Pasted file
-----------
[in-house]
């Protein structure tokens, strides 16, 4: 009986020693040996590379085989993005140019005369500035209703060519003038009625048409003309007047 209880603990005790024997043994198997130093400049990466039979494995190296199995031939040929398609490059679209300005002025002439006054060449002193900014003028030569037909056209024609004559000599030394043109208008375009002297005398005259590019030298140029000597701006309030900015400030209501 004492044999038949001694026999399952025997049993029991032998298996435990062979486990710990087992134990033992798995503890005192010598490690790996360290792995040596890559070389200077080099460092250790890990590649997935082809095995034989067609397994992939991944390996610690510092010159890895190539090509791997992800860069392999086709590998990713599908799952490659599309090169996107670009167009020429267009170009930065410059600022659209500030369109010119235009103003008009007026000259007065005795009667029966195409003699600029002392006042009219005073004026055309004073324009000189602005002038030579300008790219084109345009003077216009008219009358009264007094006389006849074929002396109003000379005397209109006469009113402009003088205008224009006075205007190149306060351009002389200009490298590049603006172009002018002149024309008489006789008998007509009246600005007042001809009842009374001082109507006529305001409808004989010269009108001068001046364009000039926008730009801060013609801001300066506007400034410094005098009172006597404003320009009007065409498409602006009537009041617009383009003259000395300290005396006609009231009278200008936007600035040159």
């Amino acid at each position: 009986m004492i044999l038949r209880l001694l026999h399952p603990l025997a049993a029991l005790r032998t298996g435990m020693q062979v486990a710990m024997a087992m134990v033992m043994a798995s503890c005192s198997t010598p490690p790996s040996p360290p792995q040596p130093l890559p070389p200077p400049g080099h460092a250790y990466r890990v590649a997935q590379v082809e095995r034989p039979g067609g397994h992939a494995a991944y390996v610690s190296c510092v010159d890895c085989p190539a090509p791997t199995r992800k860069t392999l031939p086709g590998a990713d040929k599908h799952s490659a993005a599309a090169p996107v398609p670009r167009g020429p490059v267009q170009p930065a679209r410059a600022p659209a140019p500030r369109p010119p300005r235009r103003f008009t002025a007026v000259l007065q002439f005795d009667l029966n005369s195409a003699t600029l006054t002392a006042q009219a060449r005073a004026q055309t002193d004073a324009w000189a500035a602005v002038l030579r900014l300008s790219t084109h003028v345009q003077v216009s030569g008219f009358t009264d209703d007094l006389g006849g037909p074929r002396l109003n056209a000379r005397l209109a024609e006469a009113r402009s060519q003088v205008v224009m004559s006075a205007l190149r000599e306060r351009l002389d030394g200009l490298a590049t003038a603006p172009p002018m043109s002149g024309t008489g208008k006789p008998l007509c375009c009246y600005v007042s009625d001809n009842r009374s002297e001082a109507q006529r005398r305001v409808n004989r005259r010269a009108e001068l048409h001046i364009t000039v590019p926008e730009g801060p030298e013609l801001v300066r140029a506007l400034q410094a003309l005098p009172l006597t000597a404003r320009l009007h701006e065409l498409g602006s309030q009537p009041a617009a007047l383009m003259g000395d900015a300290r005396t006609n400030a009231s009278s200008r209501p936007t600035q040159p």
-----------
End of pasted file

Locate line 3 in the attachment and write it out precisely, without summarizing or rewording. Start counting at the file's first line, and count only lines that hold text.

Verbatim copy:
């Amino acid at each position: 009986m004492i044999l038949r209880l001694l026999h399952p603990l025997a049993a029991l005790r032998t298996g435990m020693q062979v486990a710990m024997a087992m134990v033992m043994a798995s503890c005192s198997t010598p490690p790996s040996p360290p792995q040596p130093l890559p070389p200077p400049g080099h460092a250790y990466r890990v590649a997935q590379v082809e095995r034989p039979g067609g397994h992939a494995a991944y390996v610690s190296c510092v010159d890895c085989p190539a090509p791997t199995r992800k860069t392999l031939p086709g590998a990713d040929k599908h799952s490659a993005a599309a090169p996107v398609p670009r167009g020429p490059v267009q170009p930065a679209r410059a600022p659209a140019p500030r369109p010119p300005r235009r103003f008009t002025a007026v000259l007065q002439f005795d009667l029966n005369s195409a003699t600029l006054t002392a006042q009219a060449r005073a004026q055309t002193d004073a324009w000189a500035a602005v002038l030579r900014l300008s790219t084109h003028v345009q003077v216009s030569g008219f009358t009264d209703d007094l006389g006849g037909p074929r002396l109003n056209a000379r005397l209109a024609e006469a009113r402009s060519q003088v205008v224009m004559s006075a205007l190149r000599e306060r351009l002389d030394g200009l490298a590049t003038a603006p172009p002018m043109s002149g024309t008489g208008k006789p008998l007509c375009c009246y600005v007042s009625d001809n009842r009374s002297e001082a109507q006529r005398r305001v409808n004989r005259r010269a009108e001068l048409h001046i364009t000039v590019p926008e730009g801060p030298e013609l801001v300066r140029a506007l400034q410094a003309l005098p009172l006597t000597a404003r320009l009007h701006e065409l498409g602006s309030q009537p009041a617009a007047l383009m003259g000395d900015a300290r005396t006609n400030a009231s009278s200008r209501p936007t600035q040159p």